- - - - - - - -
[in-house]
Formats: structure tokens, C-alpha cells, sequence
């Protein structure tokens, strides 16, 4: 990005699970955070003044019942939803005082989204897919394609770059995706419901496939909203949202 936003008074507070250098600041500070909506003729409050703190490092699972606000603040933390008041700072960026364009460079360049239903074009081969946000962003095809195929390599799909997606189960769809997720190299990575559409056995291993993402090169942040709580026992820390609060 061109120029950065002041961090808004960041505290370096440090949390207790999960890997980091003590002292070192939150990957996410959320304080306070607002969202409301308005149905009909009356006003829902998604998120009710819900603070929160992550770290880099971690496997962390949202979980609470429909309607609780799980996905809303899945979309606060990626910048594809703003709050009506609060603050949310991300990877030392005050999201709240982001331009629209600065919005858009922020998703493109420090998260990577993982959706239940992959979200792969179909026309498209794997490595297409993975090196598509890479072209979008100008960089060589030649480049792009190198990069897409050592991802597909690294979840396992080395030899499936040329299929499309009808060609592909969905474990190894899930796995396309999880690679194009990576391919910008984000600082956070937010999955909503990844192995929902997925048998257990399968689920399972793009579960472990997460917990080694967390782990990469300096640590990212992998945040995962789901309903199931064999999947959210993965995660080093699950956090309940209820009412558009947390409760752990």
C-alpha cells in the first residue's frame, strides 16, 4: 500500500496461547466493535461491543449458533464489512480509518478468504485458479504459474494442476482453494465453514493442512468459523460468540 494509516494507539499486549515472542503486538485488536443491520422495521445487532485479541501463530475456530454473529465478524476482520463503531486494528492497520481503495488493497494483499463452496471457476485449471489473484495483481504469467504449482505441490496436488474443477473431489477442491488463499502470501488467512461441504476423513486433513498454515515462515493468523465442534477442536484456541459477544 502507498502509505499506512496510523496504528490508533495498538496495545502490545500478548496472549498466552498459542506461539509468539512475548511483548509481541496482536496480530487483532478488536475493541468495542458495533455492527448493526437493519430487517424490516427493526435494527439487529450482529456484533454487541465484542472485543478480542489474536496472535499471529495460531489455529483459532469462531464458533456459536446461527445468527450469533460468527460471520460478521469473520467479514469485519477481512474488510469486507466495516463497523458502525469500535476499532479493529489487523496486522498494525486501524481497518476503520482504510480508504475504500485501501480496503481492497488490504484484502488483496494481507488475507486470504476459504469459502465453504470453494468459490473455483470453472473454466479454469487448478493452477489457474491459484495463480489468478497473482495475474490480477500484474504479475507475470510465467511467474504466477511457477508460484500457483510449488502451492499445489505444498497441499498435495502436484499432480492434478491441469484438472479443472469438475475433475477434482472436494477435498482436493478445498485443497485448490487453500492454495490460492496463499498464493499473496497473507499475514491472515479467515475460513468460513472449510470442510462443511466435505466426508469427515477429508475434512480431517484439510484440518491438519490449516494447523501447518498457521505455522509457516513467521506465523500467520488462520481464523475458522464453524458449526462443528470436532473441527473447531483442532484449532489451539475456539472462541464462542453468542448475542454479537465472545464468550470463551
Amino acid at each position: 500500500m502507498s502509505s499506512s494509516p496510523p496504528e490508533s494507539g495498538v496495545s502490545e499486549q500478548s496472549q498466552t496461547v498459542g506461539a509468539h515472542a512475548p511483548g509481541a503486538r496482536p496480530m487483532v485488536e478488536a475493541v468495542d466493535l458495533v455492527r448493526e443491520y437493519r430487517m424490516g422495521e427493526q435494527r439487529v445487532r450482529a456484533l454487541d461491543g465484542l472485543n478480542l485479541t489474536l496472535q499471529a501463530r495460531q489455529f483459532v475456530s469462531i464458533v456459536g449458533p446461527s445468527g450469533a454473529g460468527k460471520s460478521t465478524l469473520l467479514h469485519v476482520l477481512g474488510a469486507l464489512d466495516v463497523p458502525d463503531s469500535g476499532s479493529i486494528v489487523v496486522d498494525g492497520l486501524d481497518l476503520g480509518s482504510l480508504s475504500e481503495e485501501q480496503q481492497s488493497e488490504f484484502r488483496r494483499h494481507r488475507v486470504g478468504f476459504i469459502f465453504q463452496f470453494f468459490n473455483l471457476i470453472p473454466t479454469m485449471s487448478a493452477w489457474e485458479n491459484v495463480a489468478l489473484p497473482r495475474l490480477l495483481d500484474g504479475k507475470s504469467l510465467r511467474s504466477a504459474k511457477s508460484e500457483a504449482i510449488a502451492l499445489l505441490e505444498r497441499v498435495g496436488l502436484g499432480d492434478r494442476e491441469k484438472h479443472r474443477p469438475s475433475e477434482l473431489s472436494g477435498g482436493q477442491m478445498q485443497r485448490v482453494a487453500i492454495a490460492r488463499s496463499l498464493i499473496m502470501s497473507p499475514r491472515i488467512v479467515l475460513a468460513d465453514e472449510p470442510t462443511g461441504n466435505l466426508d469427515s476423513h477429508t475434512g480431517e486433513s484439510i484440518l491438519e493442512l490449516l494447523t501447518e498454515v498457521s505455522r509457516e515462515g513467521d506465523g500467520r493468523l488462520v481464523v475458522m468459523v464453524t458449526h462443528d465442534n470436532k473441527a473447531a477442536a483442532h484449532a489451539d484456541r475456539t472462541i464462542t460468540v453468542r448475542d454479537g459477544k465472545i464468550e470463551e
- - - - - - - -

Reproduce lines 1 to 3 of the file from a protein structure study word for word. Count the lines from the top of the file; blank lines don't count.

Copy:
[in-house]
Formats: structure tokens, C-alpha cells, sequence
């Protein structure tokens, strides 16, 4: 990005699970955070003044019942939803005082989204897919394609770059995706419901496939909203949202 936003008074507070250098600041500070909506003729409050703190490092699972606000603040933390008041700072960026364009460079360049239903074009081969946000962003095809195929390599799909997606189960769809997720190299990575559409056995291993993402090169942040709580026992820390609060 061109120029950065002041961090808004960041505290370096440090949390207790999960890997980091003590002292070192939150990957996410959320304080306070607002969202409301308005149905009909009356006003829902998604998120009710819900603070929160992550770290880099971690496997962390949202979980609470429909309607609780799980996905809303899945979309606060990626910048594809703003709050009506609060603050949310991300990877030392005050999201709240982001331009629209600065919005858009922020998703493109420090998260990577993982959706239940992959979200792969179909026309498209794997490595297409993975090196598509890479072209979008100008960089060589030649480049792009190198990069897409050592991802597909690294979840396992080395030899499936040329299929499309009808060609592909969905474990190894899930796995396309999880690679194009990576391919910008984000600082956070937010999955909503990844192995929902997925048998257990399968689920399972793009579960472990997460917990080694967390782990990469300096640590990212992998945040995962789901309903199931064999999947959210993965995660080093699950956090309940209820009412558009947390409760752990």